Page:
Innate Lymphoid Cell Interactions with Microbiota: Implications for Intestinal Health and Disease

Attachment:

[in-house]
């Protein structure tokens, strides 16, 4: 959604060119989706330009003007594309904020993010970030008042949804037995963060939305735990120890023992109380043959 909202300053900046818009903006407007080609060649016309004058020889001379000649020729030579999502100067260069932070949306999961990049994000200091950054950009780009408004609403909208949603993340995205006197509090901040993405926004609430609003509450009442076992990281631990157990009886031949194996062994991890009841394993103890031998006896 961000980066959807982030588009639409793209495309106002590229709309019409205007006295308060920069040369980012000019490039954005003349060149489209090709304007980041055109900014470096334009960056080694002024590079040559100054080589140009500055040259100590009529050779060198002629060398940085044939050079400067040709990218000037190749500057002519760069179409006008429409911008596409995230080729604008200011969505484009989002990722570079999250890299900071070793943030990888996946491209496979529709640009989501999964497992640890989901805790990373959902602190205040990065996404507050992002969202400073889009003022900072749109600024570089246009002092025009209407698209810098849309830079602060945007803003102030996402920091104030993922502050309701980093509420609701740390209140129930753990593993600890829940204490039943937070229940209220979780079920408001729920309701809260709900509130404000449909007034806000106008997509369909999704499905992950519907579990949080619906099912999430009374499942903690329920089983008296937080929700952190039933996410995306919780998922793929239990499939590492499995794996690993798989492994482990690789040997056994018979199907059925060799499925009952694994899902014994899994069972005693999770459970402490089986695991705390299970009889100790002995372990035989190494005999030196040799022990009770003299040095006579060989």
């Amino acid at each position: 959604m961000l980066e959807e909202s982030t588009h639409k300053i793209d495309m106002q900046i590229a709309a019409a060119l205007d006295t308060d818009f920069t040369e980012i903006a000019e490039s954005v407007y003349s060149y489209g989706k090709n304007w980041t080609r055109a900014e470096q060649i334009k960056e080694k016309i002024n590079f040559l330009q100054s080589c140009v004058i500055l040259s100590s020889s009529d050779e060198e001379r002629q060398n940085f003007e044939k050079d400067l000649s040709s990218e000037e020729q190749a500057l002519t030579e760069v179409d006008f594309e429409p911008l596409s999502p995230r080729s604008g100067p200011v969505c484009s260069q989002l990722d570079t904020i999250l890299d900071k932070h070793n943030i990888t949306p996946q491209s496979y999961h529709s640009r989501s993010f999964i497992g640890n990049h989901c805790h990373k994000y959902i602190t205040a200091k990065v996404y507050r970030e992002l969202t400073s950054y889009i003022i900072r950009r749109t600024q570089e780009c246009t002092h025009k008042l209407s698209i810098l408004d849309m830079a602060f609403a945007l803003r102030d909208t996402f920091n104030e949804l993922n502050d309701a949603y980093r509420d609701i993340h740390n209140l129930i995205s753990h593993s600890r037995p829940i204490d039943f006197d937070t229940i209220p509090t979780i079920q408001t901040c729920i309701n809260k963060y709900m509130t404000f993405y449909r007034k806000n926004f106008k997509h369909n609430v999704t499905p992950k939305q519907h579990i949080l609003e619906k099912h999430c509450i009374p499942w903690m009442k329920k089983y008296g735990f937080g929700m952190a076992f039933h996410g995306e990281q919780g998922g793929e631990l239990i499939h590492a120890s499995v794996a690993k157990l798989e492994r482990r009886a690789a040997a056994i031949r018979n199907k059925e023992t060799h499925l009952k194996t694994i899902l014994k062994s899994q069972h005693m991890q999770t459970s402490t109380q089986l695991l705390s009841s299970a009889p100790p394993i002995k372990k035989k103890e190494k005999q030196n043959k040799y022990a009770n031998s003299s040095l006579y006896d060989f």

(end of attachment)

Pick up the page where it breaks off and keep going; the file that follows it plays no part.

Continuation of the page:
The mammalian intestine harbors trillions of beneficial commensal bacteria that are essential for the development of the immune system and for maintenance of physiologic processes in multiple organs. However, numerous chronic infectious, inflammatory, and metabolic diseases in humans have been associated with alterations in the composition or localization of commensal bacteria that result in dysregulated host-commensal bacteria relationships. The mammalian immune system plays an essential role in regulating the acquisition, composition, and localization of commensal bacteria in the intestine. Emerging research has implicated innate lymphoid cells (ILCs) as a critical immune cell population that orchestrates some of these host-commensal bacteria relationships that can impact immunity, inflammation, and tissue homeostasis in the intestine. This review will discuss reciprocal interactions between intestinal commensal bacteria and ILCs in the context of health and disease.